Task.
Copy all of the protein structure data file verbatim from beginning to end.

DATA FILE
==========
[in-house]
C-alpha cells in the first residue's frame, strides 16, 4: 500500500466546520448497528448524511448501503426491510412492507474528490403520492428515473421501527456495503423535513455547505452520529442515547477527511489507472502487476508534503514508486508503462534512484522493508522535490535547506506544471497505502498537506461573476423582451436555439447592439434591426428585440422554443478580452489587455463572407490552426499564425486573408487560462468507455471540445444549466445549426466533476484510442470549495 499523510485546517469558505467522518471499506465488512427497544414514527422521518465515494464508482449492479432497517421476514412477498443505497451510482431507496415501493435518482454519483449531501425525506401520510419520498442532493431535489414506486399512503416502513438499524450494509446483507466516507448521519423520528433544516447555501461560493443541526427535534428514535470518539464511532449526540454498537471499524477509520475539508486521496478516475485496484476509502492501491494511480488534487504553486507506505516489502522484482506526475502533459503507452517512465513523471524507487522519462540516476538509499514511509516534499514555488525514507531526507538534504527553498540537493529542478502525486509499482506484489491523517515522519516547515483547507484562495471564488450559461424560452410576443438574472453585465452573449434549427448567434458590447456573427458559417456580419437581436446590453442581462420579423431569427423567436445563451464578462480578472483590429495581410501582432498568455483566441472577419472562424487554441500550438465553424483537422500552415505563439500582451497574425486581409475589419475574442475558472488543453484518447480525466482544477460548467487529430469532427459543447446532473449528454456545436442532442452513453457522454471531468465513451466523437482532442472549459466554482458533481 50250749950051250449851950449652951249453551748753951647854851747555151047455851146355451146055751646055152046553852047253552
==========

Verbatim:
[in-house]
C-alpha cells in the first residue's frame, strides 16, 4: 500500500466546520448497528448524511448501503426491510412492507474528490403520492428515473421501527456495503423535513455547505452520529442515547477527511489507472502487476508534503514508486508503462534512484522493508522535490535547506506544471497505502498537506461573476423582451436555439447592439434591426428585440422554443478580452489587455463572407490552426499564425486573408487560462468507455471540445444549466445549426466533476484510442470549495 499523510485546517469558505467522518471499506465488512427497544414514527422521518465515494464508482449492479432497517421476514412477498443505497451510482431507496415501493435518482454519483449531501425525506401520510419520498442532493431535489414506486399512503416502513438499524450494509446483507466516507448521519423520528433544516447555501461560493443541526427535534428514535470518539464511532449526540454498537471499524477509520475539508486521496478516475485496484476509502492501491494511480488534487504553486507506505516489502522484482506526475502533459503507452517512465513523471524507487522519462540516476538509499514511509516534499514555488525514507531526507538534504527553498540537493529542478502525486509499482506484489491523517515522519516547515483547507484562495471564488450559461424560452410576443438574472453585465452573449434549427448567434458590447456573427458559417456580419437581436446590453442581462420579423431569427423567436445563451464578462480578472483590429495581410501582432498568455483566441472577419472562424487554441500550438465553424483537422500552415505563439500582451497574425486581409475589419475574442475558472488543453484518447480525466482544477460548467487529430469532427459543447446532473449528454456545436442532442452513453457522454471531468465513451466523437482532442472549459466554482458533481 50250749950051250449851950449652951249453551748753951647854851747555151047455851146355451146055751646055152046553852047253552